No matter how you get around in Brewerytown, the mixture of historic, traditional and modern architecture (thanks in part to Westrum Development Co. and McSpain Properties) is sure to lure the eyes and leave you craning your neck to get a better view of the structure, details and artwork. It’s clear that Brewerytown’s roots are grounded in history and tradition, but it's reaching toward a future nurtured and pruned by innovative minds and deep pockets alike. While this is great for newcomers, it’s not always so great for native residents.
In case you didn’t know, Brewerytown used to be “North Philly.” The new distinction, sparked by the unfolding real estate developments, was a nod to the numerous breweries that were located here during the late 19th and early 20th centuries. Even back then, it was a rather special place that underwent constant change. There’s plenty of history to check out in the area, like Girard College, the historic buildings in Fairmount Park and the historic — now mixed-use — properties like Rybrew located at 2816 Girard Ave. Rybrew was once a toy store that MM Partners acquired via REO auction in 2011. After fully renovating the property, a bi-level home featuring two roof decks and ground floor retail space occupied by the gourmet sandwich and craft beer bottle shop now sits there.
It also offers a large rear garage that is currently rented
and used as an artists' studio. And who can forget the famous W.G. Schweiker Co.
building at Jefferson and Bailey streets (the corridor is
now known as the Bailey Street Arts Corridor)? MM Partners, along with Michael
Connelly, a local ceramic artist and college professor, plan to build a “live/work
open-plan apartment and studio, as well as a raw space to house a
commercial-type business.” Come be inspired by the history and mystery that is
With Center City less than 15 minutes away by car (about 25 minutes on a brisk walk), I-76 less than five minutes away and SEPTA running in all directions, Brewerytown is one of the most accessible sections of the city. As a media-relations consultant, freelance journalist, community activist and media personality, my schedule can change at any moment, and it’s important that I’m able to make a move in record timing if needed; living here ensures that’s possible, and my life flows a little smoother because of it.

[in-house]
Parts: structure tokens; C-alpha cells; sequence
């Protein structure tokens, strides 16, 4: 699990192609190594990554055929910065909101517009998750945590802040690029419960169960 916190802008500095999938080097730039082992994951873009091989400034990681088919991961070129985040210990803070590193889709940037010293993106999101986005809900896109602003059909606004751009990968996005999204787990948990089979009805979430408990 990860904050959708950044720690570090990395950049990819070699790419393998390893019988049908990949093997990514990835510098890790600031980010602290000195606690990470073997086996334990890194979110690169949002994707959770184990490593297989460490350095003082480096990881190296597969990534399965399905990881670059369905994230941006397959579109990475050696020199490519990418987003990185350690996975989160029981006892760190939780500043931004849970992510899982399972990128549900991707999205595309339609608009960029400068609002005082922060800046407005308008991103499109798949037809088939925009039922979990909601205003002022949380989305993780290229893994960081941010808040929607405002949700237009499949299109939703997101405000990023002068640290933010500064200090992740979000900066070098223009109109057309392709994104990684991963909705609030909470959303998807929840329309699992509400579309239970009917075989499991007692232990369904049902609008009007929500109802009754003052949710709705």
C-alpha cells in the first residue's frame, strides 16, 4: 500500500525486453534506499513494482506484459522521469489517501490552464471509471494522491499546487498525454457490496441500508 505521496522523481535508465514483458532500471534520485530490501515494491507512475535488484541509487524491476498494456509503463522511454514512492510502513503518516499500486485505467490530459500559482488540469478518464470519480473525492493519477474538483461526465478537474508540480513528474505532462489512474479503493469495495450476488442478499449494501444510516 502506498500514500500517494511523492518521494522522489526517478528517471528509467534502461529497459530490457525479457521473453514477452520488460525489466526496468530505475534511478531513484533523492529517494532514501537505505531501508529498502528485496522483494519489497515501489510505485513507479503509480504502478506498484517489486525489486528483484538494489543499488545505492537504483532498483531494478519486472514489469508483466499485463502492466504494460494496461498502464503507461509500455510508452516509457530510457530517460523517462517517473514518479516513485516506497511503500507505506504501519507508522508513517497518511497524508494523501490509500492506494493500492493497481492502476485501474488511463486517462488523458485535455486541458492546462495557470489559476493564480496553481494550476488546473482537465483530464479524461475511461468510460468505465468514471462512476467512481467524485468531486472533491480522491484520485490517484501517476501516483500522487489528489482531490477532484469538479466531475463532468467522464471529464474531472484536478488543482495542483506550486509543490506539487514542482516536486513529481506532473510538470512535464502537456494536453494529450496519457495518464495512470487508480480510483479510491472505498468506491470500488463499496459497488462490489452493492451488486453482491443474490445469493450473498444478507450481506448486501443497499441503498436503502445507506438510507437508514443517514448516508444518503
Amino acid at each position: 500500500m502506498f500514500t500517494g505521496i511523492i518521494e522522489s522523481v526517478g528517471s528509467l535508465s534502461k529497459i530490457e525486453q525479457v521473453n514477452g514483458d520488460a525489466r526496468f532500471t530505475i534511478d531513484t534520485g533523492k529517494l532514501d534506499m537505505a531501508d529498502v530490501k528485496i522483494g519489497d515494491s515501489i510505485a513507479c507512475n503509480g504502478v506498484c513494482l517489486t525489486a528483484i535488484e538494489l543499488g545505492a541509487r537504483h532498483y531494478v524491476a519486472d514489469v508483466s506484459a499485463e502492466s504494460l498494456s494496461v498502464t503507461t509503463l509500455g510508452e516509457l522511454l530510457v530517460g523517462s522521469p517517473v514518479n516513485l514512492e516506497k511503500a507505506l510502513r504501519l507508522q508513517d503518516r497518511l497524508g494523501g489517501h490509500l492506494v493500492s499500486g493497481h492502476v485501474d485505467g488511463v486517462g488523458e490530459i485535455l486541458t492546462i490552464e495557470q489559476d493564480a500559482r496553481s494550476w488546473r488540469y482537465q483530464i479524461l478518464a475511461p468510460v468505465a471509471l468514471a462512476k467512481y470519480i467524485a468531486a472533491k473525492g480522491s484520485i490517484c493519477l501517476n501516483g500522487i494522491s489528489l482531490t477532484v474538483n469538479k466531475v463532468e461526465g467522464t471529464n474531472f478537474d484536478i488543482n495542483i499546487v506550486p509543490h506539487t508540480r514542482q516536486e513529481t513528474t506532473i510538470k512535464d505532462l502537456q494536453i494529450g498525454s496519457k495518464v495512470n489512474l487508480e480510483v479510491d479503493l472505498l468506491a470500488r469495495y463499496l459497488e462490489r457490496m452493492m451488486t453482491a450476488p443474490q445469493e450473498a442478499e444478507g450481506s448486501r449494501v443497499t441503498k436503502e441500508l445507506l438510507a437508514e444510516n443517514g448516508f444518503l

I’m a self-proclaimed “fat kid” (no, really, I use the hashtag #fatkidsunite), and the foodie scene offers a plethora of options, some of which are in nearby Fairmount. For example, if you eat by Zagat ratings, head to Angelino’s (Italian cuisine), which was rated four stars and above. There are the tried and true: Butter's Soul Food, Blue Jay Restaurant, Philly Sunnyside Diner, Deborah’s Kitchen, Italian Express and Lazo’s Pizza & Grill.
Looking for something a little more modern? No worries! We have Rybrew, iMunch Café and the Lucky Goat Coffee House (more are popping up, so this list will probably change by the time it’s published). Want to get lost in the neighborhood vibe over a good drink, comfortable environment and affordable bar food? Brewerytown is just blocks away from Fairmount haunts like North Star Bar, Playmakers or ERA.
As a mother who loves nature and art, I appreciate all that Brewerytown offers in such a short distance. The Art Museum, Fairmount Park, Philadelphia Zoo and Kelly Drive are all within walking distance. Last winter, my girls and I walked to the Art Museum steps for a killer sledding experience: THE. BEST. EXPERIENCE. EVER! For the nights you want to unwind while having a memorable time, there’s Sarah’s Place, a bar and restaurant that hosts karaoke nights, dance parties and events like Drink and Draw night — which not only spotlights talented artists but lets patrons get in on the fun, too. I’m sure some of the pics come out looking like a 3-year-old drew them thanks to booze.
There are renovations and construction happening on every block along Girard Avenue in Brewerytown. In the next year, we will welcome four new retail stores, a retail shopping center and at least three “mixed-use” developments, which will bring a minimum of 84 new apartments, 10 for-sale townhomes and three retail spaces. Oh, and that doesn’t even touch the landscape improvements to the Girard Avenue corridor; there’s way more in store for our little neighborhood.
Syreeta Martin is the founder and CEO of Sincerely Syreeta, a start-up consulting firm that specializes in social media, branding and strategic planning.